Misha: Some days I don't either :) Writing it like that, which is what makes it both wonderful and frustrating. Even when you "know" something, there's still so much else that plays a part to making it work. But in a weird way, that takes some pf the pressure off. It's normal.

    Megan: Exactly. That's why super exciting action scenes on page one rarely work. No one to care about.

    Natalie: That happens to me, too. I've learned that when I do that, it means I still need to figure out how the scene is going to play out and those planning sessions are my way of thinking on paper. Then I cut the scene and just show the plan in action.

    Adam: Thanks so much!

    Story Weaver: I keep hearing things about that book but I've never read it. Sounds like an interesting take.

    Paul: Totally. I think it's extra hard when you want to get to a really cool scene later and are writing fast to get there.

  13. You're right, Janice.

    Sill, you can't overwhelm readers who are bored by your book or story, because you, the writer, doesn't grab them tight at the first infernal line and never stop until the end.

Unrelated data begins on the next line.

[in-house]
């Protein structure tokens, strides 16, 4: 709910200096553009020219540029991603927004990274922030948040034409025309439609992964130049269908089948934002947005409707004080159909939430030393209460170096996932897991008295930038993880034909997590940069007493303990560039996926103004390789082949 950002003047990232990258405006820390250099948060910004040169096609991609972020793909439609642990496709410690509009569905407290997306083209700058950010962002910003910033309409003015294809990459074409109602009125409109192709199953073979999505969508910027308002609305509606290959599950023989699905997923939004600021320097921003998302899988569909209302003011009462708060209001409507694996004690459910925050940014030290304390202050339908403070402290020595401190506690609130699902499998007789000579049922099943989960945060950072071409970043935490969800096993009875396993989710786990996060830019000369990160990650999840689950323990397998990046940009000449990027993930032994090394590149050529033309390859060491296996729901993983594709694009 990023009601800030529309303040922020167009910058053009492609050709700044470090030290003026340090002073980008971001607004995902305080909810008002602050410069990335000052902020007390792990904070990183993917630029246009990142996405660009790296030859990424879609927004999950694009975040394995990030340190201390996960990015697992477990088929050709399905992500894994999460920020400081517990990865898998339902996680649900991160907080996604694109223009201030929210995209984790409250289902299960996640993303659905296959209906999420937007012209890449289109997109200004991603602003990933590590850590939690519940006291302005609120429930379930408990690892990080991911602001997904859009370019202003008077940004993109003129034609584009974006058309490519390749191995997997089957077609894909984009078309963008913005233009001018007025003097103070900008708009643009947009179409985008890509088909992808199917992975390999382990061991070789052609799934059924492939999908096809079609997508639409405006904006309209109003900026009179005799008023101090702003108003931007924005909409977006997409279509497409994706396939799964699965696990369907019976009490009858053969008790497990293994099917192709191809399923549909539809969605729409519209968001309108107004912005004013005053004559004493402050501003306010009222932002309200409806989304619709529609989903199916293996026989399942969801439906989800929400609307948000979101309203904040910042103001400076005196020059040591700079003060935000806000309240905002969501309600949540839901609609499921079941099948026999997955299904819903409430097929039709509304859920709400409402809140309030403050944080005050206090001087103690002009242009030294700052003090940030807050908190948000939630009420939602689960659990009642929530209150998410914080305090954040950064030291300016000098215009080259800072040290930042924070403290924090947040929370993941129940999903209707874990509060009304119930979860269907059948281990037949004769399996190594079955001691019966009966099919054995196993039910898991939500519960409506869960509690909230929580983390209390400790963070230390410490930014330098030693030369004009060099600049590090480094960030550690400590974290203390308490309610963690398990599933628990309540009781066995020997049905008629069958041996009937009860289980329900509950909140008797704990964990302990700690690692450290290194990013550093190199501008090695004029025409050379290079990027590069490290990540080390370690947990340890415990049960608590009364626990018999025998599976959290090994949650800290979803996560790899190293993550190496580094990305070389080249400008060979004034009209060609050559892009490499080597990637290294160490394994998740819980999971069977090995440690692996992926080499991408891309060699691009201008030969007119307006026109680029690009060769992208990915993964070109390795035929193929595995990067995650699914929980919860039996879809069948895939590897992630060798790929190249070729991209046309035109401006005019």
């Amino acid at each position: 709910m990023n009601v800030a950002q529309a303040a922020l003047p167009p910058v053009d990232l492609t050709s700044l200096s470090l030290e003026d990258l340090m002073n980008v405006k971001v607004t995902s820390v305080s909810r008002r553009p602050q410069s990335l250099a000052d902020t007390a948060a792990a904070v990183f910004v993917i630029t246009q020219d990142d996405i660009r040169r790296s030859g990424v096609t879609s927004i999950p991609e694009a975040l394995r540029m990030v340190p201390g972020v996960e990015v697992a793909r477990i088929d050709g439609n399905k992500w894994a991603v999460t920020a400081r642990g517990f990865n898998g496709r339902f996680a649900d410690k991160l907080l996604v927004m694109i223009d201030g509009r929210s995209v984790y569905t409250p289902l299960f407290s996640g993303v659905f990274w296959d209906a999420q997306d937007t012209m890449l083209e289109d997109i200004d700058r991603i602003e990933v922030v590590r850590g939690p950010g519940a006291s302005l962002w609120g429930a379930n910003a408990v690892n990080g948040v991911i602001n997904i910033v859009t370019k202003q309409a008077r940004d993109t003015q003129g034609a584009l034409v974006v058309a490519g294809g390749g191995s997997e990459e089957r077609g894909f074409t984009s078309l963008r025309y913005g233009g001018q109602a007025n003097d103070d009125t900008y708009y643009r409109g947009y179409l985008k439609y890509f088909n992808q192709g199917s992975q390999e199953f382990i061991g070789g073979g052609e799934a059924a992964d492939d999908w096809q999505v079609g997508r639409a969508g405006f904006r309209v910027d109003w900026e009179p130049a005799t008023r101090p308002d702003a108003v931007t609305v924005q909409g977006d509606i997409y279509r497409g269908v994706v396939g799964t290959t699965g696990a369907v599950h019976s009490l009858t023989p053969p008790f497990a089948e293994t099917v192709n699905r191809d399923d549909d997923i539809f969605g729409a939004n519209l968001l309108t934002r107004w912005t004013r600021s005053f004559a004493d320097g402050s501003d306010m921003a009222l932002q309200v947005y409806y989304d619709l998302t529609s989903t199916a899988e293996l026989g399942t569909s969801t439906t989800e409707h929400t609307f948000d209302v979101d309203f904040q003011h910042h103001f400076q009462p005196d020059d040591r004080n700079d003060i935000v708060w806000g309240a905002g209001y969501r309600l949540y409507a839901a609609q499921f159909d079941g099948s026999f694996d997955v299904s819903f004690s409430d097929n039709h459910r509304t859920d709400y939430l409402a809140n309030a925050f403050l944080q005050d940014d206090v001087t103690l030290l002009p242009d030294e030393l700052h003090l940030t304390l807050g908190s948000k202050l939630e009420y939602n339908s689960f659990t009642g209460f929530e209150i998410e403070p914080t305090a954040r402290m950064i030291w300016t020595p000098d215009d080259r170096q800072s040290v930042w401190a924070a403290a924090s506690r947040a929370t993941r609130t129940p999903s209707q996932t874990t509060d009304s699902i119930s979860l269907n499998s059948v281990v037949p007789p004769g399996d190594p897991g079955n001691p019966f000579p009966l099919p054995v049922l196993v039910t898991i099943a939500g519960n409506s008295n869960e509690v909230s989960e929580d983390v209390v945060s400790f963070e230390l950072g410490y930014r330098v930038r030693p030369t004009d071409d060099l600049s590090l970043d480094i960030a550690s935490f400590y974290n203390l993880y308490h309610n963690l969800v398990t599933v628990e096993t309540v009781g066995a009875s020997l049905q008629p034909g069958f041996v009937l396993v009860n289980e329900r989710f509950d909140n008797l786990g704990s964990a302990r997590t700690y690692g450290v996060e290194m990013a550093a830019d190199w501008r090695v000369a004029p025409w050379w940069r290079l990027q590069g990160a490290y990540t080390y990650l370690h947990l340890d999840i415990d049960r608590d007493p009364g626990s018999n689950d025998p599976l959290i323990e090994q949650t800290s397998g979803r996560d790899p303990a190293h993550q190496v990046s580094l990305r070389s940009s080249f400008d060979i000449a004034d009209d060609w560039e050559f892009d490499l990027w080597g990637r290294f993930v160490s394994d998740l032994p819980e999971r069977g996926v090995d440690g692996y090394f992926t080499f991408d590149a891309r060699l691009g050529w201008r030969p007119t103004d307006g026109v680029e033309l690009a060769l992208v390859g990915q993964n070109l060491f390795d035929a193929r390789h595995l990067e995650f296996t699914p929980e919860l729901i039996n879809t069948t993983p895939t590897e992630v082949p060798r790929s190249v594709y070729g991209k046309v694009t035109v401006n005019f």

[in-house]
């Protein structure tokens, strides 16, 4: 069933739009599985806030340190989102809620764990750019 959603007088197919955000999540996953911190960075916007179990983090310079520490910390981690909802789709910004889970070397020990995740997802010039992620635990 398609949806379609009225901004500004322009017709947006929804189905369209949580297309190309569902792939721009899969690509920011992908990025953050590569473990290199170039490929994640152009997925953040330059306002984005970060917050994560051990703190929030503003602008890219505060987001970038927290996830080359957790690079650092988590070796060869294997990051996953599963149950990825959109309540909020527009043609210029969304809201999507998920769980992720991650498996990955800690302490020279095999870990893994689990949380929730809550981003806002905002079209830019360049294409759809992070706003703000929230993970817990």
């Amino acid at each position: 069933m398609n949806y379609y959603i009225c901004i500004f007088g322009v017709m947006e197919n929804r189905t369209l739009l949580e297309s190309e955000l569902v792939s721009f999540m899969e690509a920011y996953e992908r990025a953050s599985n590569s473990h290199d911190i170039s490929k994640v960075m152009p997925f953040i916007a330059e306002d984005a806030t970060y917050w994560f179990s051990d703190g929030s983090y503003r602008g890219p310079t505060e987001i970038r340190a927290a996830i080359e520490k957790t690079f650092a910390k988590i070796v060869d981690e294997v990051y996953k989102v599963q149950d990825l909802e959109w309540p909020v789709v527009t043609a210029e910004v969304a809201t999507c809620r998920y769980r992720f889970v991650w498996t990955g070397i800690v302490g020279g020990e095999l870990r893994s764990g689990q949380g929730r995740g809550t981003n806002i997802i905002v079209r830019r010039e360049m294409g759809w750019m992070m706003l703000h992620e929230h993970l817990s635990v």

It can be hard to focus on other parts of the story if you know from critiques and your own judgement your openings too weak or boring, even if you are starting in the right place, because no one will read the rest assuming the whole book's this bad, even if it's not.

    I'm actually in the midst of sharpening my query writing skills. Reading your archives and more recent posts are finally helping me get what you were trying to tell my last year but was not able to achieve, even when I understood perfectly in my head what you were getting at.

    I didn't update my blog yesterday like I wanted because I was praticiing my query writing with my new WIP and lost track of time.

    While my new WIP isn't finished yet, I know what I want the story to achieve and how it ends, and I've re-read your article, "What your Query Say about Your Book" countless times the past three months at various periods since first coming to your blog.